Suddenly, almost all of Kevin Rudd's election ducks are lining up in a row, increasing the temptation to grant Tony Abbott his wish and call an August election.
One by one, the reinstalled Prime Minister is neutralising the issues that delivered Abbott political ascendancy and made the Liberal leader an unbackable favourite.
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Carbon caper heats up
Labor moves to neutralise the Coalition's carbon pricing attack with a raft of changes, but Tony Abbott says it's just more con.
The ''termination'' of the carbon tax undermines what loomed as Abbott's most potent line of attack in the campaign - that this was a ''referendum on the carbon tax''.
It follows the departure of Julia Gillard, the promise of party reform, a reframing of the asylum seeker debate and Abbott declining an invitation to debate debt and deficit at the National Press Club.
It is the same issue-by-issue strategy that Gillard deployed after she justified toppling Rudd in 2010 on the grounds that the government had lost its way - but it is being executed with more speed and skill.
Each of the changes invites scrutiny - none more so than the shift to an emissions trading scheme a year ahead of schedule - but the overall direction is politically savvy and in line with voter expectations.
The justification that the move would relieve cost-of-living pressures undermines Labor's past assertions that families were largely compensated for the impact of the price on carbon - but Rudd is seeking to differentiate himself from the Gillard years.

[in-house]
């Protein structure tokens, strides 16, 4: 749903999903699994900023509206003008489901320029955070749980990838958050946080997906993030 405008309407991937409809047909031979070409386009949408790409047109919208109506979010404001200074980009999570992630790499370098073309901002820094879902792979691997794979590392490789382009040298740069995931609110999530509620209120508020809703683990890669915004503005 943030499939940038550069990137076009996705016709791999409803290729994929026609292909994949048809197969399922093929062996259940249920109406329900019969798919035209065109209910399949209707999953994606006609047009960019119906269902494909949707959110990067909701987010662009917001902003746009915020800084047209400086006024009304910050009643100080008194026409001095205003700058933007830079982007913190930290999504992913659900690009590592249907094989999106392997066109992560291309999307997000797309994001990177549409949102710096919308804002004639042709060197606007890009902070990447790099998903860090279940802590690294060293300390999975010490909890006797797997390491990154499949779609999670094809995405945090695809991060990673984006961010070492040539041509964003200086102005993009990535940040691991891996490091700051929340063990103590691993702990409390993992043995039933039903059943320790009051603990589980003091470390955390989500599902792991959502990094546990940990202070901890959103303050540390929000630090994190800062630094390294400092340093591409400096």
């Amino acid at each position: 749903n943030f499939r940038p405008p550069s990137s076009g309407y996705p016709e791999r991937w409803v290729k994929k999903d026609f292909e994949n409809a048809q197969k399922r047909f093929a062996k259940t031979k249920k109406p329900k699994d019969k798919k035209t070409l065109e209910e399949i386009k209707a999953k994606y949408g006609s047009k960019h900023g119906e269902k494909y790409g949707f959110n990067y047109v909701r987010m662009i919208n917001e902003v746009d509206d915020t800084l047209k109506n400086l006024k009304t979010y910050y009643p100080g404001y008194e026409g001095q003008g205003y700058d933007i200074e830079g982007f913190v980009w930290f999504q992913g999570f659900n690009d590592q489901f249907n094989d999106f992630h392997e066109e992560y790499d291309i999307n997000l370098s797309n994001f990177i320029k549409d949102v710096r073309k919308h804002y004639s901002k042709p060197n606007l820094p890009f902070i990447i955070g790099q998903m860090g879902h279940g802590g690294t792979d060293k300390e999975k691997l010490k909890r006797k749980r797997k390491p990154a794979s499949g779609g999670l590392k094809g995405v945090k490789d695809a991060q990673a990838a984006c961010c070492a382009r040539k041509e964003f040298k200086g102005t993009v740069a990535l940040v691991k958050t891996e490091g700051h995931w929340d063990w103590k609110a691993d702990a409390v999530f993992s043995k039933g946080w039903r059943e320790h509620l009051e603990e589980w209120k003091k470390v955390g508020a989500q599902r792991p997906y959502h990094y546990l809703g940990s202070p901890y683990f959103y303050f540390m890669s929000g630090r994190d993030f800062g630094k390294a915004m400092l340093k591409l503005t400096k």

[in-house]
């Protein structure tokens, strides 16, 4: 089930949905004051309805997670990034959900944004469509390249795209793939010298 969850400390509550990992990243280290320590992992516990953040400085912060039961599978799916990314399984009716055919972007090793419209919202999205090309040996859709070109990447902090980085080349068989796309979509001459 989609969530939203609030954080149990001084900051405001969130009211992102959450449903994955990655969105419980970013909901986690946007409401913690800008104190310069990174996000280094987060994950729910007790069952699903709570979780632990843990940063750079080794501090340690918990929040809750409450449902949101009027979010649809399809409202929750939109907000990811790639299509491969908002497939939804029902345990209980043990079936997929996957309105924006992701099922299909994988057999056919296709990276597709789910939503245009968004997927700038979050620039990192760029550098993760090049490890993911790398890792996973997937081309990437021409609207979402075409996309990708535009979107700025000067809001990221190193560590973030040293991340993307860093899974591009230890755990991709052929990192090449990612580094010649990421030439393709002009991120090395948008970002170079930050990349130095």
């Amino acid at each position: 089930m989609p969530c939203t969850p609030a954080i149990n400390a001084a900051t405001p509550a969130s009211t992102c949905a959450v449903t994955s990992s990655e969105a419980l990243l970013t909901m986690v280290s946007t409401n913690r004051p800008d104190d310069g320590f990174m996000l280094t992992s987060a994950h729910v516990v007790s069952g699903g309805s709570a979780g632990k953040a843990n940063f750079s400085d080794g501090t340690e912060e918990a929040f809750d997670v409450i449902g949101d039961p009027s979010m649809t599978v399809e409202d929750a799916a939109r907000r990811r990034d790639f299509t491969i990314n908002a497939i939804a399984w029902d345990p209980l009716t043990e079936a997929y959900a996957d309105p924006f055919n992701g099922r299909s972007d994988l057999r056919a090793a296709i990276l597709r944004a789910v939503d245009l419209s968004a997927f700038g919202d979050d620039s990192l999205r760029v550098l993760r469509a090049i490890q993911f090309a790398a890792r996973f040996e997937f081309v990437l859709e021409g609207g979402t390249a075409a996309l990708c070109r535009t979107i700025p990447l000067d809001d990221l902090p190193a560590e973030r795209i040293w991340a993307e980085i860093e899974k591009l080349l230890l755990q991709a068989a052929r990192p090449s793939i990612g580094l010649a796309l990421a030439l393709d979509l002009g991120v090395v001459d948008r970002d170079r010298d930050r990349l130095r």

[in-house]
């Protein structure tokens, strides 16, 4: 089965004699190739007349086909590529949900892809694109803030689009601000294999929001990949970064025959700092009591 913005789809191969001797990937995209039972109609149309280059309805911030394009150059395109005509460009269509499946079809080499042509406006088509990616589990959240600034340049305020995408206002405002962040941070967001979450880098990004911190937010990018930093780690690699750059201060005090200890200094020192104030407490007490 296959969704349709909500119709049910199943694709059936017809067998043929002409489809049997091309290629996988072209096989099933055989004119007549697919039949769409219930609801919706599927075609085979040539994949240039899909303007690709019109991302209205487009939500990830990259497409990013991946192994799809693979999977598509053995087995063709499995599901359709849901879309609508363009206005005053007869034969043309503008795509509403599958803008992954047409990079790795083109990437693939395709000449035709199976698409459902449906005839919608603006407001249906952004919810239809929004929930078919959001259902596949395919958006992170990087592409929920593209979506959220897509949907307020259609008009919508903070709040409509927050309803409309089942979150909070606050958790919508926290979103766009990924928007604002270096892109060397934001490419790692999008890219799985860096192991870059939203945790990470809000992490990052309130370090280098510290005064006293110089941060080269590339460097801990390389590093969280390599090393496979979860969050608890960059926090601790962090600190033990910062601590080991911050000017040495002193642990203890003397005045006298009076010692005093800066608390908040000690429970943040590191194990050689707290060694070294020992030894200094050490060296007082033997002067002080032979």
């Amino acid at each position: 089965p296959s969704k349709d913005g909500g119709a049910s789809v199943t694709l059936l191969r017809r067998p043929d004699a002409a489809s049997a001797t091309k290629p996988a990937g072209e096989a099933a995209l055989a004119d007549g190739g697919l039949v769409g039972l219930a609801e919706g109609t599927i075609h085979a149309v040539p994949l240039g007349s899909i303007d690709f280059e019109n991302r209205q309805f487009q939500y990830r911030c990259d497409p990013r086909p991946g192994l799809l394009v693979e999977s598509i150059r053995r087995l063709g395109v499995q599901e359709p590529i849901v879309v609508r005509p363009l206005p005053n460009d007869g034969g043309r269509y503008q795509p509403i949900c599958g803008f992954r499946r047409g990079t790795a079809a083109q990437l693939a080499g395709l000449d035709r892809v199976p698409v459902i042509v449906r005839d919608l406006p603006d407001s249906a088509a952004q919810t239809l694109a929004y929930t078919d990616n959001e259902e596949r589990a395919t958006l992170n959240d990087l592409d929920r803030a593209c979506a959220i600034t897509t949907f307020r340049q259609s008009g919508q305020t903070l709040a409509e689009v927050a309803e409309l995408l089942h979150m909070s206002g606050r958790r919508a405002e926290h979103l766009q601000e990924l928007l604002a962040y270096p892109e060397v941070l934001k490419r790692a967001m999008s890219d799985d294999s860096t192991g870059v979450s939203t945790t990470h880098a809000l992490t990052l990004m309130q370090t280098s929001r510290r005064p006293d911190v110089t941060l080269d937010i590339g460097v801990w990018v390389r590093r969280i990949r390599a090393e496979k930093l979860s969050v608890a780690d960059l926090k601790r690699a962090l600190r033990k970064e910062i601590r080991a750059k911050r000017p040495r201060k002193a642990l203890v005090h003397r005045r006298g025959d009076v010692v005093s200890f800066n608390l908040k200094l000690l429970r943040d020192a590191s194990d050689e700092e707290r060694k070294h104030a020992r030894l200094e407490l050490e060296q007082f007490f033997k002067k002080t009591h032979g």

Rather than leading the world in tackling the ''greatest moral challenge'' of climate change, Australia is now simply ''doing its bit, playing its part''. The question is whether it can be implemented after the election. This is uncertain.
But Rudd can now claim continuity with his original intention to introduce an emission trading scheme and exudes confidence that his approach is superior to Abbott's ''direct action'' manifesto, especially after another hint of climate change scepticism from the Opposition Leader.
Moreover, the transformation of the opinion polls should give Victoria, the Northern Territory and Queensland more incentive to sign up to Labor's school funding, which would give Rudd more confidence in setting the election date.
Boats are still a problem for Labor, but Rudd has created the impression he is more serious about a regional response than his predecessor. Questions remain on Abbott's plan to turn back the boats.
The initial impression was that Rudd intended going after Gillard's nominated date of September 14, but a poll on August 24 or 31 is now a distinct possibility.